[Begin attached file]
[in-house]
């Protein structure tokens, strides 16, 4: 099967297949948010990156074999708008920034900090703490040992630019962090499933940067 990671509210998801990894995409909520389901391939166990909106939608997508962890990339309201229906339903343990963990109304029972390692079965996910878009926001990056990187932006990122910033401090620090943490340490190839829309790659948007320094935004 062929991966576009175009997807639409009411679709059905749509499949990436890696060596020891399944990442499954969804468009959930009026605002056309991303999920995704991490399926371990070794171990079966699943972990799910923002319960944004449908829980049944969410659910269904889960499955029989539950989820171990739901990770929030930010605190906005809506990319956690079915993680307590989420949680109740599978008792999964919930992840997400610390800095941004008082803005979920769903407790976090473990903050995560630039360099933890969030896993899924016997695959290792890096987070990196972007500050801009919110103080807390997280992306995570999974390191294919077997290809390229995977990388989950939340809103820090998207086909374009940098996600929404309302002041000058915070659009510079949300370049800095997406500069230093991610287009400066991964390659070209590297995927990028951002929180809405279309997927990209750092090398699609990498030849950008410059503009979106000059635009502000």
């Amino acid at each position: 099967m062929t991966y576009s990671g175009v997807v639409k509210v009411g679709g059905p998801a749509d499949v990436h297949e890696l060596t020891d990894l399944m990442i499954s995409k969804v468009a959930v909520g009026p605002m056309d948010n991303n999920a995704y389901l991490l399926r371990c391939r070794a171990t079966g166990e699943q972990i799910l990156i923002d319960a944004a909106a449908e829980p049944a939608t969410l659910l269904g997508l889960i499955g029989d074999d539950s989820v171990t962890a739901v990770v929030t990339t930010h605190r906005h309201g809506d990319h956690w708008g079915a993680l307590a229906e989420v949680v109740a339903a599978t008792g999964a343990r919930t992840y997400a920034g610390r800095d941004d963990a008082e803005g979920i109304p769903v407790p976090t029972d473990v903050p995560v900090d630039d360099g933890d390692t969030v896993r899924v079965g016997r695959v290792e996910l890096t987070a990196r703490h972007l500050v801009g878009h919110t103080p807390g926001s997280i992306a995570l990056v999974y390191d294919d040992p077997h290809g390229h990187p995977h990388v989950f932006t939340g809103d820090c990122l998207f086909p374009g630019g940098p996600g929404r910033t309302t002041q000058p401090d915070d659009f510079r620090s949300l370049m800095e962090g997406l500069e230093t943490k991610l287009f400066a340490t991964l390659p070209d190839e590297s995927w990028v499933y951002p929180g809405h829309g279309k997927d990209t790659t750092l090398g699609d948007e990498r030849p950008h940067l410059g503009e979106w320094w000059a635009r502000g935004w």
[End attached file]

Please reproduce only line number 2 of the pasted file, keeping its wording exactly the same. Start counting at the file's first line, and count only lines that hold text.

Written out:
């Protein structure tokens, strides 16, 4: 099967297949948010990156074999708008920034900090703490040992630019962090499933940067 990671509210998801990894995409909520389901391939166990909106939608997508962890990339309201229906339903343990963990109304029972390692079965996910878009926001990056990187932006990122910033401090620090943490340490190839829309790659948007320094935004 062929991966576009175009997807639409009411679709059905749509499949990436890696060596020891399944990442499954969804468009959930009026605002056309991303999920995704991490399926371990070794171990079966699943972990799910923002319960944004449908829980049944969410659910269904889960499955029989539950989820171990739901990770929030930010605190906005809506990319956690079915993680307590989420949680109740599978008792999964919930992840997400610390800095941004008082803005979920769903407790976090473990903050995560630039360099933890969030896993899924016997695959290792890096987070990196972007500050801009919110103080807390997280992306995570999974390191294919077997290809390229995977990388989950939340809103820090998207086909374009940098996600929404309302002041000058915070659009510079949300370049800095997406500069230093991610287009400066991964390659070209590297995927990028951002929180809405279309997927990209750092090398699609990498030849950008410059503009979106000059635009502000």